This Day On The Street
Continue to site
This account is pending registration confirmation. Please click on the link within the confirmation email previously sent you to complete registration.
Need a new registration confirmation email? Click here

Four Categories of Futures Products

In this weekly series, I've been introducing the futures markets for traders who have some experience with stocks, ETFs, and equity options, and who are ready to broaden their horizons. Last time, we looked at how an understanding of the factors that determine futures prices can reveal why critics of commodity ETFs are often totally wrong. Commodities like natural gas and crude oil aren't the only things traded as futures, however, and this is a good point at which to review some of the other products.

We can group the products traded on futures exchanges into four primary categories: financial futures, energy futures, agricultural futures, and metals futures.

Financials: This is probably the broadest category, as it covers equity index and other equity-linked products, interest rates, and currencies. Futures and options on the big four equity indexes - the Dow Industrials, the S&P 500, the Nasdaq 100, and the Russell 2000 - are active, and if you're comfortable trading SPY shares and options and you're managing a good-sized account, consider giving E-mini S&P 500 products a look. Currency futures represent the world's largest asset class and these the products to know if you want to hedge against or speculate on macroeconomic risks. Interest rate products cover every point in the yield curve from 30-day Fed Funds out to 25+ year Treasury bonds. Finally, also under the equity index umbrella are the CBOE Futures Exchange's VIX futures, which track the expected implied volatility of S&P 500 index options.

Energy: Energy means, first, oil, and that means Brent crude and WTI crude, both of which have futures and options listed at ICE and CME/NYMEX. The U.S. exchanges have diversified in recent years into other crude products, and they have listings as well for refined products like gasoline, jet fuel, and heating oil. Natural gas has become an increasingly important part of the energy picture in the U.S., and the futures market offers the purest play on natural gas prices. Other traded energy products include coal, electricity, and petrochemicals.

Agriculture: This is really where futures got their start. Some people date futures to 12th century Europe or 16th century Japan but their beginning is much earlier, arguably in ancient Greece when a philosopher, Thales, moved to capitalize on his predictions about an upcoming olive harvest. Today, agriculture futures include corn, wheat, soybeans, hogs and cattle, coffee, cotton, cocoa, orange juice, sugar, and many more. Even though equity indexes get most of the attention in the day-to-day business press, agriculture products account for a huge percentage of global trade.

Metals: Industrial metals like iron ore, copper, and steel are important and people still love gold and silver. There are mini and even "micro" COMEX gold contracts, although if you have a theological thing going on with regard to "paper" assets, note that only the regular gold contract settles to actual metal.

This is just a brief list of some of the assets with listed futures contracts, and there are many other products that have been traded or proposed for trading on futures exchanges at different times. The CME lists futures on real estate and weather and clears over-the-counter swaps on credit, rates, and commodities. The ICE lists contracts on freight, carbon dioxide emissions, and other environmental products. Some products have been discussed but blocked by their industries: do you know the story of onion futures? How about futures on upcoming Hollywood blockbusters? Remember Intrade? What, you don't think of politics as another industry?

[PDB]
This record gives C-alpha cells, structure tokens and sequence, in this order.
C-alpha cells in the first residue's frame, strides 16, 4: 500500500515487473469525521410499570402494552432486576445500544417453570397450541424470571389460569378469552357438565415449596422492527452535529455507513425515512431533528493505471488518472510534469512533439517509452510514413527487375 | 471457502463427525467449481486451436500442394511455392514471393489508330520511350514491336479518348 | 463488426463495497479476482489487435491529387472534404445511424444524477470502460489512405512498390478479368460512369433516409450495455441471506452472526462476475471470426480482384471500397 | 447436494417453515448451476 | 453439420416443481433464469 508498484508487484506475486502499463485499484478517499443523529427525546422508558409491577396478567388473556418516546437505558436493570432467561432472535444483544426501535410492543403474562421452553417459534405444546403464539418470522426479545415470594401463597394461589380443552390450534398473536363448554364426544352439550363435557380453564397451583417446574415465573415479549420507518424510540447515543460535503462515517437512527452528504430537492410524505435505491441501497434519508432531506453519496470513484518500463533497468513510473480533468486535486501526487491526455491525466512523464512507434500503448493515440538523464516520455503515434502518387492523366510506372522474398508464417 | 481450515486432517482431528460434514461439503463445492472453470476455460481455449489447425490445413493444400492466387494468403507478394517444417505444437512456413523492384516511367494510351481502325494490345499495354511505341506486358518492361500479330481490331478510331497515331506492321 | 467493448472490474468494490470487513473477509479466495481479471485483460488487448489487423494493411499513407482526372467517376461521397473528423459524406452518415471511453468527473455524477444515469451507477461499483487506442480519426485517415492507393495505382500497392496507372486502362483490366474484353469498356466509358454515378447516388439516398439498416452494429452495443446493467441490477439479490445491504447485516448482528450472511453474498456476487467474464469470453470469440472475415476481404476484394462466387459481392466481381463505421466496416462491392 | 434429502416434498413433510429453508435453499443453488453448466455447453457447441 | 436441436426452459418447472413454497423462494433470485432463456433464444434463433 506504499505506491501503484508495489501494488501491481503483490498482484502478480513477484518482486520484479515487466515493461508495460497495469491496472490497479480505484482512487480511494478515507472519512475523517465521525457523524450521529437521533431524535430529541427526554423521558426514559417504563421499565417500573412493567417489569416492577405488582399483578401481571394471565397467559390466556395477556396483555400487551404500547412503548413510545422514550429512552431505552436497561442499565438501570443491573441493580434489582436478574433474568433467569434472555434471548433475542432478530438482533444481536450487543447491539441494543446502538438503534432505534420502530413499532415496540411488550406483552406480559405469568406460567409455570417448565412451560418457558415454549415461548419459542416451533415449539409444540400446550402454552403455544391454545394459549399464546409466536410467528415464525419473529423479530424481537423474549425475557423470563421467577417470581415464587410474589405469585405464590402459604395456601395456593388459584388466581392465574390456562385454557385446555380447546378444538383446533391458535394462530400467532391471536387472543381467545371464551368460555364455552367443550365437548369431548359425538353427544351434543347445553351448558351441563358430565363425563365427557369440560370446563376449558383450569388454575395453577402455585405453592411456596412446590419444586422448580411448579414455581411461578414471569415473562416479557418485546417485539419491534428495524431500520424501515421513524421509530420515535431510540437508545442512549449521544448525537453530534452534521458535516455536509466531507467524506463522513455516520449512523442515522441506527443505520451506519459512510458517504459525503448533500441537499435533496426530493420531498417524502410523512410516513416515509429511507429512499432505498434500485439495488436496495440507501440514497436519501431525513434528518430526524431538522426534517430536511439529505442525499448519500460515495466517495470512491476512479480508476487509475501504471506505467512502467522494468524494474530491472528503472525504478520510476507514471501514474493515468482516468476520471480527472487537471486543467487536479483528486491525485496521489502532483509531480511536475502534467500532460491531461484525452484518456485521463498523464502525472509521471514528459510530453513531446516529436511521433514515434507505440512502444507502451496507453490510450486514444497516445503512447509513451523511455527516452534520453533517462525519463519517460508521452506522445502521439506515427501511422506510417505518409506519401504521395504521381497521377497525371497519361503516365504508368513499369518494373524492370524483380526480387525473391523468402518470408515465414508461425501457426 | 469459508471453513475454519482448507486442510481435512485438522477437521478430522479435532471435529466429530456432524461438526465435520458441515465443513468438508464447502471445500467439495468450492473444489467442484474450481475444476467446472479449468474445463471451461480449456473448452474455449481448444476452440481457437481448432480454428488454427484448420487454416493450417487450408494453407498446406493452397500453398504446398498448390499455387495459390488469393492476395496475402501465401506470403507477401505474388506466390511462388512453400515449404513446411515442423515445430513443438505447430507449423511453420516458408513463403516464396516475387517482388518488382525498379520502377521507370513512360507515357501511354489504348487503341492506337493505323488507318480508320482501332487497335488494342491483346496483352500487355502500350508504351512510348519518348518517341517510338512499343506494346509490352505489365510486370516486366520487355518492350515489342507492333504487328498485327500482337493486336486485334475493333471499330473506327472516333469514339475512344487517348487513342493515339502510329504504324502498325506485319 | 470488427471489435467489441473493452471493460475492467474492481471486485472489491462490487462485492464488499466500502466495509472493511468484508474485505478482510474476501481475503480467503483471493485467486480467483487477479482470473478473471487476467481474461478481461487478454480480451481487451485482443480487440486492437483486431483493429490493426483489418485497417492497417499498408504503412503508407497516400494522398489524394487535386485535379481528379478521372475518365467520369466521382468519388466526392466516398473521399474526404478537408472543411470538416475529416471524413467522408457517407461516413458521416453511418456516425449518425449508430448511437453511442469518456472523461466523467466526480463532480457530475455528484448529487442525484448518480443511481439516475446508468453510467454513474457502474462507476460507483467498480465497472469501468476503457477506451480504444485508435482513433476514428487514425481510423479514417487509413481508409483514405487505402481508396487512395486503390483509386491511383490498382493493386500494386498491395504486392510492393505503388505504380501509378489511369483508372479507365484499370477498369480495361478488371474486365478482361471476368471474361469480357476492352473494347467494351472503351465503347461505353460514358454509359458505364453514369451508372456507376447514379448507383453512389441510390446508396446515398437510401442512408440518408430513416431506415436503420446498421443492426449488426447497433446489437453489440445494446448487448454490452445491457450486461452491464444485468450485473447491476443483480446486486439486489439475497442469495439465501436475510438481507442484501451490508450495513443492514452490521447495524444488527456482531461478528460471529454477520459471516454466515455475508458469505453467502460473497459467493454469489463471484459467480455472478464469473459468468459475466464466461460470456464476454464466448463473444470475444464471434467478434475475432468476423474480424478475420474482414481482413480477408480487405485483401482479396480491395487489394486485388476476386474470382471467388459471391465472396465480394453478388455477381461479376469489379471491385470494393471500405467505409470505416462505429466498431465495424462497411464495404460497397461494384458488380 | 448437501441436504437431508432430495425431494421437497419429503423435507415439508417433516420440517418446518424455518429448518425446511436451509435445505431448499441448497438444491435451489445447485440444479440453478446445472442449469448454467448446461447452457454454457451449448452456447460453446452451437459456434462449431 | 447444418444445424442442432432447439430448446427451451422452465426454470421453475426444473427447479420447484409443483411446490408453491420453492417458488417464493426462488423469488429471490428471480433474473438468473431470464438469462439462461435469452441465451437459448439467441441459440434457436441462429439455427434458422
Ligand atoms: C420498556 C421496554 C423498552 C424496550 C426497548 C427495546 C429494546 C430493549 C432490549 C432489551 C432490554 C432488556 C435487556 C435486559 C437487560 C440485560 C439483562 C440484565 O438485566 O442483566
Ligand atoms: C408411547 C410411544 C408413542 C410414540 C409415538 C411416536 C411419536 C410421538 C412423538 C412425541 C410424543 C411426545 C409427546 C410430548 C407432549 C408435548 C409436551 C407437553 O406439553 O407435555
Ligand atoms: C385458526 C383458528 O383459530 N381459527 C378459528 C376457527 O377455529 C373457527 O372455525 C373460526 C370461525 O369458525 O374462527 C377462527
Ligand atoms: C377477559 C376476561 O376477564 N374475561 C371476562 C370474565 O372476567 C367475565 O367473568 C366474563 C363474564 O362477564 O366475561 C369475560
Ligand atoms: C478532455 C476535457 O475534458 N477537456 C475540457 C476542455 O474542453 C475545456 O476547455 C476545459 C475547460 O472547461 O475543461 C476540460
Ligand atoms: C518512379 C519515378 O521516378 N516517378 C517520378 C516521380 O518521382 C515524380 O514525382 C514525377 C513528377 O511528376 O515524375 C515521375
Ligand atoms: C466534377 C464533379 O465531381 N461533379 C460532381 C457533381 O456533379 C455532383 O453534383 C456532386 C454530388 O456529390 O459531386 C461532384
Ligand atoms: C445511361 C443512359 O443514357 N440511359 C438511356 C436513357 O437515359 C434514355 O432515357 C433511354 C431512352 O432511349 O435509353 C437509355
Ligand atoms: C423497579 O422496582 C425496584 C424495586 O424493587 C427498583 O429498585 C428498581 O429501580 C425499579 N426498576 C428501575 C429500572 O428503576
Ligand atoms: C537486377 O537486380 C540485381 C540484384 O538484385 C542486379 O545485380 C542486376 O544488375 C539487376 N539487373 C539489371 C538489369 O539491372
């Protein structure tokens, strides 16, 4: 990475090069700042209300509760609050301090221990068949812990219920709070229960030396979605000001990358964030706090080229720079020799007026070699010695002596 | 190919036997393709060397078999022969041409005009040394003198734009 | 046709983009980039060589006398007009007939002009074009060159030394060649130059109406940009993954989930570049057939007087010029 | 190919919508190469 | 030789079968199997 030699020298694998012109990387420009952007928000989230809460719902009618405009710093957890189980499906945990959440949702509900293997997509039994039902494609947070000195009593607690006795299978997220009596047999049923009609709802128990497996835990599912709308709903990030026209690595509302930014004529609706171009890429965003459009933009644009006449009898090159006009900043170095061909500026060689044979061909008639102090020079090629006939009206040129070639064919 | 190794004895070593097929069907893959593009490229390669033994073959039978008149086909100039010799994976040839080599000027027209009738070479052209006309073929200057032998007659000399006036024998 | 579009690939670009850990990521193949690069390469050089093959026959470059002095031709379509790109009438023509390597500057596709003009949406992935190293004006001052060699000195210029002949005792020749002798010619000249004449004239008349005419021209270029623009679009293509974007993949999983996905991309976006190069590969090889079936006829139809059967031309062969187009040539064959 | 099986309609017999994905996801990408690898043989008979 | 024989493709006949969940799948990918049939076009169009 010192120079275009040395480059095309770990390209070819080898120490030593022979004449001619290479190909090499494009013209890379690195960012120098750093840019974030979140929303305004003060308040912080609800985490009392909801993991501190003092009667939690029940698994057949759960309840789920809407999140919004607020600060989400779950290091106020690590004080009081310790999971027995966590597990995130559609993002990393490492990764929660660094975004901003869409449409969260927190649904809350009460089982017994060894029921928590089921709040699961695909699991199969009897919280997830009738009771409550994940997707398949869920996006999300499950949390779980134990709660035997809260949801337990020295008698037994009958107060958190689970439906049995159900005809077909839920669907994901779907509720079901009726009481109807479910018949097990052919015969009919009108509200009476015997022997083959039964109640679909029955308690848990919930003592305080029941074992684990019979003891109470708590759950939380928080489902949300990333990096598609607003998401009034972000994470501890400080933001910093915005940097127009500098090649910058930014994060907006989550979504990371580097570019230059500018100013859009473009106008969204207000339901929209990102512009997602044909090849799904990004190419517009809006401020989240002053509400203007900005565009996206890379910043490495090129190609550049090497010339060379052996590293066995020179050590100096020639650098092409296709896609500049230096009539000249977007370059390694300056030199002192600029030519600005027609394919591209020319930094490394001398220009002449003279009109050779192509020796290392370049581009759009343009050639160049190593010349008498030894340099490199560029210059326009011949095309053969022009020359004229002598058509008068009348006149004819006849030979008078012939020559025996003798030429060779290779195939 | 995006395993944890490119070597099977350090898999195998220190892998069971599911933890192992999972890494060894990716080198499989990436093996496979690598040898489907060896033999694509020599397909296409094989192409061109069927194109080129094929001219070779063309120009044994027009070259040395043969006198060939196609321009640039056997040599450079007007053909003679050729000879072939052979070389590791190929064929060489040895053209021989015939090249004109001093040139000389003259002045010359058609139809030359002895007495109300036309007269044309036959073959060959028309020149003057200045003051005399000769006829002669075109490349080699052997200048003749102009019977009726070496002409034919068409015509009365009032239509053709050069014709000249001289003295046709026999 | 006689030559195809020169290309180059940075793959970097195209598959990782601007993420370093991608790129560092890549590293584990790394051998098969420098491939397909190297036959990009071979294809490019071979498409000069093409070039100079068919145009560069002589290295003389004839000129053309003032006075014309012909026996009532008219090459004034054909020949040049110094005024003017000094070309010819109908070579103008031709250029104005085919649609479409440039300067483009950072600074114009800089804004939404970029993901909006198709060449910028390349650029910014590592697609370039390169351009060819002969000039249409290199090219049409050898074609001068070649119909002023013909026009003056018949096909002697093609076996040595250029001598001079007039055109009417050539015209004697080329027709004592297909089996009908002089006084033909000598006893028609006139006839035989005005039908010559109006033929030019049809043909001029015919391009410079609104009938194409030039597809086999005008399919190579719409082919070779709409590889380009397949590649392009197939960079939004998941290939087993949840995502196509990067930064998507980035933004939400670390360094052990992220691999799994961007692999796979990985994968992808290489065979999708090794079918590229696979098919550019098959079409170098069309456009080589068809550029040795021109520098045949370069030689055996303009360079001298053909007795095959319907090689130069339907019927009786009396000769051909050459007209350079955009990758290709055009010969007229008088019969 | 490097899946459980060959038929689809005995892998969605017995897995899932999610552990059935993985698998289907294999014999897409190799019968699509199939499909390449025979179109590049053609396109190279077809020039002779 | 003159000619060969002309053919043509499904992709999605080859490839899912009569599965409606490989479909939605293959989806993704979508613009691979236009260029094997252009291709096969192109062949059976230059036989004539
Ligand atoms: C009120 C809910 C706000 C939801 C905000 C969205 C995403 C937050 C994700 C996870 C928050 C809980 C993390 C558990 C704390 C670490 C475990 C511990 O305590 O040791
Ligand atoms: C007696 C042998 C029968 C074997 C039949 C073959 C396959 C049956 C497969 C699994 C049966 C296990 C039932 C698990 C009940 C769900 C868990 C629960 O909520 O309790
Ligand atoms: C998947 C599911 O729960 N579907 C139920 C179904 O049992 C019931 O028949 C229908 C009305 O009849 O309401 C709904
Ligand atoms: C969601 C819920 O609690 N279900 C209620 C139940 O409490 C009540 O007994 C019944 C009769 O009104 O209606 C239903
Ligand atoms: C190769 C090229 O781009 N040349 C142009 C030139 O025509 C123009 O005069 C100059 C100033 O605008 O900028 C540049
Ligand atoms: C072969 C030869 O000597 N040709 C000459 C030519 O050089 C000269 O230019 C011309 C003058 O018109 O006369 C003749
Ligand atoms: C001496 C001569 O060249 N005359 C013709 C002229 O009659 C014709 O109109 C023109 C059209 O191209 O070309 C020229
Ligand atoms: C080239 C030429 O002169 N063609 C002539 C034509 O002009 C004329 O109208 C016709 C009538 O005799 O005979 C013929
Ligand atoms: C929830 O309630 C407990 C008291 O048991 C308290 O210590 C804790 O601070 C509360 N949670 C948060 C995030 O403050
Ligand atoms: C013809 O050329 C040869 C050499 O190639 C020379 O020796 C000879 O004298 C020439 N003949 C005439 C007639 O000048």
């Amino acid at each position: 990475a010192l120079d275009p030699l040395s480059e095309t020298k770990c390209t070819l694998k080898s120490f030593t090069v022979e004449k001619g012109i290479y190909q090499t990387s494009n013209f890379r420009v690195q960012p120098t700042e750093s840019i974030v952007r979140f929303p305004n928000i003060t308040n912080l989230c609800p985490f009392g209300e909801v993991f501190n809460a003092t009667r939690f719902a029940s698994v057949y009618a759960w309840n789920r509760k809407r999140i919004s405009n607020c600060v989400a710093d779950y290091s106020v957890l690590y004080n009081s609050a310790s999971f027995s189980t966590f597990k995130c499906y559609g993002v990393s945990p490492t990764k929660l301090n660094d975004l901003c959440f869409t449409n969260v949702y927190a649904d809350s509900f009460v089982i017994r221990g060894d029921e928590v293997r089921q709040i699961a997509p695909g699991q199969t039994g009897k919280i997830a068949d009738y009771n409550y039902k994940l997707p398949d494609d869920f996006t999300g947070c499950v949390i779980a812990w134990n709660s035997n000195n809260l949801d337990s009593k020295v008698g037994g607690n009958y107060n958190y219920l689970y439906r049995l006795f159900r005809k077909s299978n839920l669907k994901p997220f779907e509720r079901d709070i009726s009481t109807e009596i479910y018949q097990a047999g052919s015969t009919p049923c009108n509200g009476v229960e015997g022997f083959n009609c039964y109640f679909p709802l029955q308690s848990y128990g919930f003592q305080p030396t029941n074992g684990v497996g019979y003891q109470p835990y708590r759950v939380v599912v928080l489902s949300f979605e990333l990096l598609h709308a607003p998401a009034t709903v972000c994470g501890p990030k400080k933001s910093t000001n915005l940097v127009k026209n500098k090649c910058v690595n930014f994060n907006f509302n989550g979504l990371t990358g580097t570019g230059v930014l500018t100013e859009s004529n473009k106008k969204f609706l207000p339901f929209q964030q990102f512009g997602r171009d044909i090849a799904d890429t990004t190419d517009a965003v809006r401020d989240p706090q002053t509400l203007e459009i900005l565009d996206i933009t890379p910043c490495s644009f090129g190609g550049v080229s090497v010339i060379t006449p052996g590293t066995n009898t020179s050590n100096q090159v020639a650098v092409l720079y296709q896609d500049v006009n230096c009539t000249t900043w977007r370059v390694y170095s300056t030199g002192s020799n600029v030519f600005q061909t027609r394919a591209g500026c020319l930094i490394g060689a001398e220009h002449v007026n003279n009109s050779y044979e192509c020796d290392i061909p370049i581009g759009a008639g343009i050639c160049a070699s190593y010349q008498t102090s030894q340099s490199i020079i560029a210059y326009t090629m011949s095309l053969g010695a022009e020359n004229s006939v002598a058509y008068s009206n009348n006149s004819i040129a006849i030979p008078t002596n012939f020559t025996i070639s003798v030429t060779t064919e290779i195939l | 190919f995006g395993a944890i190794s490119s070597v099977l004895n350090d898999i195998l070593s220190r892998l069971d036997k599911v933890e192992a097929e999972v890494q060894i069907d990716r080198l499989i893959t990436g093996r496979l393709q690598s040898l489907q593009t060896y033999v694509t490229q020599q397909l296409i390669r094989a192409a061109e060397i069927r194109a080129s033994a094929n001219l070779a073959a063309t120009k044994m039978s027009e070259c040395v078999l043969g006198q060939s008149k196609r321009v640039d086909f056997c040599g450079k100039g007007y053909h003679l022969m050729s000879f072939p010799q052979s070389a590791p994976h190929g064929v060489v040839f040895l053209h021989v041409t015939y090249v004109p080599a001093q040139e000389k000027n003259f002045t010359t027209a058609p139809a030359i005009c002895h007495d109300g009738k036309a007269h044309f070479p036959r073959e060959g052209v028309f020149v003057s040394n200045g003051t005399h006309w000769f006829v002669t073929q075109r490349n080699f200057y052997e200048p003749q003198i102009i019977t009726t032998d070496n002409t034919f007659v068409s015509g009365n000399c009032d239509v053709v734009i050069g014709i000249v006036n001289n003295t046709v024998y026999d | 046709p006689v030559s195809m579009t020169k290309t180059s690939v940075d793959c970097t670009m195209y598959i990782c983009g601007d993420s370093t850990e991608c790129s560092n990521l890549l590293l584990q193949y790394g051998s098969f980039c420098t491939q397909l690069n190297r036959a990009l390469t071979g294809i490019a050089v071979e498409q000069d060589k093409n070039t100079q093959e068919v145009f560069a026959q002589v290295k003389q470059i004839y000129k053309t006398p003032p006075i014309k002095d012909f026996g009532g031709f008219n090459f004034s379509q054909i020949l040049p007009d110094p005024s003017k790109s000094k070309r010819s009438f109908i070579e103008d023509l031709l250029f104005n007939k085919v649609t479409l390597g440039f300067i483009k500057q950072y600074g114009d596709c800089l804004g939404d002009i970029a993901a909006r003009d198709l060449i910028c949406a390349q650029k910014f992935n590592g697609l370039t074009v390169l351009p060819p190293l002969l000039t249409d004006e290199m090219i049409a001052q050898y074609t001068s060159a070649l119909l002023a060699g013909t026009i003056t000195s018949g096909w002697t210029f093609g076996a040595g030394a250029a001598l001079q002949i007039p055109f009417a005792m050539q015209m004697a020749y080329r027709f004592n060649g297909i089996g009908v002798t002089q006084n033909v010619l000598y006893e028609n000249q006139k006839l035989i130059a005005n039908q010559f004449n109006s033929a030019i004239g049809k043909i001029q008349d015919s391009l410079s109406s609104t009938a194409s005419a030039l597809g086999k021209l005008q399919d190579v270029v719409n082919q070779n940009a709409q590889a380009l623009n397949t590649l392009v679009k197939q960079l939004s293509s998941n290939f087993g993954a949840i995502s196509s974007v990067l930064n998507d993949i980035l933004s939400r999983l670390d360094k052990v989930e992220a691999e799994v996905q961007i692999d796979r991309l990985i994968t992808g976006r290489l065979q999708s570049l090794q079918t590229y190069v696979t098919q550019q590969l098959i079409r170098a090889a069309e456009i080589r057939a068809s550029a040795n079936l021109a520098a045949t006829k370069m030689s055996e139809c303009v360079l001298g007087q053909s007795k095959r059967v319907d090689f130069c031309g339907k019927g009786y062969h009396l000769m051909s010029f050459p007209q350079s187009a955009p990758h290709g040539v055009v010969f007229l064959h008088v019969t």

Check Out Our Best Services for Investors

Action Alerts PLUS

Portfolio Manager Jim Cramer and Director of Research Jack Mohr reveal their investment tactics while giving advanced notice before every trade.

Product Features:
  • $2.5+ million portfolio
  • Large-cap and dividend focus
  • Intraday trade alerts from Cramer
Quant Ratings

Access the tool that DOMINATES the Russell 2000 and the S&P 500.

Product Features:
  • Buy, hold, or sell recommendations for over 4,300 stocks
  • Unlimited research reports on your favorite stocks
  • A custom stock screener
Stocks Under $10

David Peltier uncovers low dollar stocks with serious upside potential that are flying under Wall Street's radar.

Product Features:
  • Model portfolio
  • Stocks trading below $10
  • Intraday trade alerts
14-Days Free
Only $9.95
14-Days Free
Dividend Stock Advisor

David Peltier identifies the best of breed dividend stocks that will pay a reliable AND significant income stream.

Product Features:
  • Diversified model portfolio of dividend stocks
  • Updates with exact steps to take - BUY, HOLD, SELL
Trifecta Stocks

Every recommendation goes through 3 layers of intense scrutiny—quantitative, fundamental and technical analysis—to maximize profit potential and minimize risk.

Product Features:
  • Model Portfolio
  • Intra Day Trade alerts
  • Access to Quant Ratings
Real Money

More than 30 investing pros with skin in the game give you actionable insight and investment ideas.

Product Features:
  • Access to Jim Cramer's daily blog
  • Intraday commentary and news
  • Real-time trading forums
Only $49.95
14-Days Free
14-Days Free
AAPL $93.64 -0.11%
FB $118.57 0.84%
GOOG $698.21 0.75%
TSLA $241.80 0.43%
YHOO $36.53 -0.19%


Chart of I:DJI
DOW 17,891.16 +117.52 0.66%
S&P 500 2,081.43 +16.13 0.78%
NASDAQ 4,817.5940 +42.2360 0.88%

Free Reports